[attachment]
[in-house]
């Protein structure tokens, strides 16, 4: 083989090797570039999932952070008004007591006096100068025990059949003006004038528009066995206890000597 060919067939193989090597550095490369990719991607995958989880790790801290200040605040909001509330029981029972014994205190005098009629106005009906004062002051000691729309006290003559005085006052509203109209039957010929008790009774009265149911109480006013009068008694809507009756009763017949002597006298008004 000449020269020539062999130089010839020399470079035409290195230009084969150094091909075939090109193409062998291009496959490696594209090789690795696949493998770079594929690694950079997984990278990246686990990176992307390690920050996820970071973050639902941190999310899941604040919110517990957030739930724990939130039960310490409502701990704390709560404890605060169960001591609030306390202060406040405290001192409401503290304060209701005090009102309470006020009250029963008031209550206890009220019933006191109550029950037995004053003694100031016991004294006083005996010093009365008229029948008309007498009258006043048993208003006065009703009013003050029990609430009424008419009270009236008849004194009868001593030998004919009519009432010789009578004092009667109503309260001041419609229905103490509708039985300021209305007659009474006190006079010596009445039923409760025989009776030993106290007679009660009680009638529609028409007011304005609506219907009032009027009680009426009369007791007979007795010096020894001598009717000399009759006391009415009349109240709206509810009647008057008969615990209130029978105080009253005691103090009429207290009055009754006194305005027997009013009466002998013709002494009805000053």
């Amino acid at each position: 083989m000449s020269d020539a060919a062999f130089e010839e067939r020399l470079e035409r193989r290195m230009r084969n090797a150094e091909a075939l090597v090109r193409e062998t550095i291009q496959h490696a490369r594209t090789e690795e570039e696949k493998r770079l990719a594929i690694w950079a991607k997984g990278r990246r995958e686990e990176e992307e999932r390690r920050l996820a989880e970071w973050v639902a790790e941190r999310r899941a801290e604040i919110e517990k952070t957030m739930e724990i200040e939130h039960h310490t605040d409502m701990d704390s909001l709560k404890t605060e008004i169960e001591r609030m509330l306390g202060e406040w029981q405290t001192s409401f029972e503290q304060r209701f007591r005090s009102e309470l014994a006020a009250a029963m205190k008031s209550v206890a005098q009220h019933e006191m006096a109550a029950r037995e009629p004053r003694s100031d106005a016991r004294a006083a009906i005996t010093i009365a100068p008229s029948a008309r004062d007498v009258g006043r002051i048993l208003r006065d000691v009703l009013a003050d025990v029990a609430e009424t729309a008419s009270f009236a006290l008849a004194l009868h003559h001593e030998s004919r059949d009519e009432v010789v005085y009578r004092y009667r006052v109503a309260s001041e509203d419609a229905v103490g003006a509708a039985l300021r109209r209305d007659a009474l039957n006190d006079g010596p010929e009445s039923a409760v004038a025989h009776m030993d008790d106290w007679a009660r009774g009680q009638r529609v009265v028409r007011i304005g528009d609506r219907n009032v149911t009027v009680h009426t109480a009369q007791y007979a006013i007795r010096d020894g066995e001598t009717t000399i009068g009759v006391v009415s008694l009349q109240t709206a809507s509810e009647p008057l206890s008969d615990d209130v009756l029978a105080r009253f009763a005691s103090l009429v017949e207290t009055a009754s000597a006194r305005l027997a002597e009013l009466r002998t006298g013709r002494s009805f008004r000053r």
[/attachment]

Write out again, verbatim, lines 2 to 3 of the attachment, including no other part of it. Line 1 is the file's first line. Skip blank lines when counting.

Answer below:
């Protein structure tokens, strides 16, 4: 083989090797570039999932952070008004007591006096100068025990059949003006004038528009066995206890000597 060919067939193989090597550095490369990719991607995958989880790790801290200040605040909001509330029981029972014994205190005098009629106005009906004062002051000691729309006290003559005085006052509203109209039957010929008790009774009265149911109480006013009068008694809507009756009763017949002597006298008004 000449020269020539062999130089010839020399470079035409290195230009084969150094091909075939090109193409062998291009496959490696594209090789690795696949493998770079594929690694950079997984990278990246686990990176992307390690920050996820970071973050639902941190999310899941604040919110517990957030739930724990939130039960310490409502701990704390709560404890605060169960001591609030306390202060406040405290001192409401503290304060209701005090009102309470006020009250029963008031209550206890009220019933006191109550029950037995004053003694100031016991004294006083005996010093009365008229029948008309007498009258006043048993208003006065009703009013003050029990609430009424008419009270009236008849004194009868001593030998004919009519009432010789009578004092009667109503309260001041419609229905103490509708039985300021209305007659009474006190006079010596009445039923409760025989009776030993106290007679009660009680009638529609028409007011304005609506219907009032009027009680009426009369007791007979007795010096020894001598009717000399009759006391009415009349109240709206509810009647008057008969615990209130029978105080009253005691103090009429207290009055009754006194305005027997009013009466002998013709002494009805000053």
């Amino acid at each position: 083989m000449s020269d020539a060919a062999f130089e010839e067939r020399l470079e035409r193989r290195m230009r084969n090797a150094e091909a075939l090597v090109r193409e062998t550095i291009q496959h490696a490369r594209t090789e690795e570039e696949k493998r770079l990719a594929i690694w950079a991607k997984g990278r990246r995958e686990e990176e992307e999932r390690r920050l996820a989880e970071w973050v639902a790790e941190r999310r899941a801290e604040i919110e517990k952070t957030m739930e724990i200040e939130h039960h310490t605040d409502m701990d704390s909001l709560k404890t605060e008004i169960e001591r609030m509330l306390g202060e406040w029981q405290t001192s409401f029972e503290q304060r209701f007591r005090s009102e309470l014994a006020a009250a029963m205190k008031s209550v206890a005098q009220h019933e006191m006096a109550a029950r037995e009629p004053r003694s100031d106005a016991r004294a006083a009906i005996t010093i009365a100068p008229s029948a008309r004062d007498v009258g006043r002051i048993l208003r006065d000691v009703l009013a003050d025990v029990a609430e009424t729309a008419s009270f009236a006290l008849a004194l009868h003559h001593e030998s004919r059949d009519e009432v010789v005085y009578r004092y009667r006052v109503a309260s001041e509203d419609a229905v103490g003006a509708a039985l300021r109209r209305d007659a009474l039957n006190d006079g010596p010929e009445s039923a409760v004038a025989h009776m030993d008790d106290w007679a009660r009774g009680q009638r529609v009265v028409r007011i304005g528009d609506r219907n009032v149911t009027v009680h009426t109480a009369q007791y007979a006013i007795r010096d020894g066995e001598t009717t000399i009068g009759v006391v009415s008694l009349q109240t709206a809507s509810e009647p008057l206890s008969d615990d209130v009756l029978a105080r009253f009763a005691s103090l009429v017949e207290t009055a009754s000597a006194r305005l027997a002597e009013l009466r002998t006298g013709r002494s009805f008004r000053r």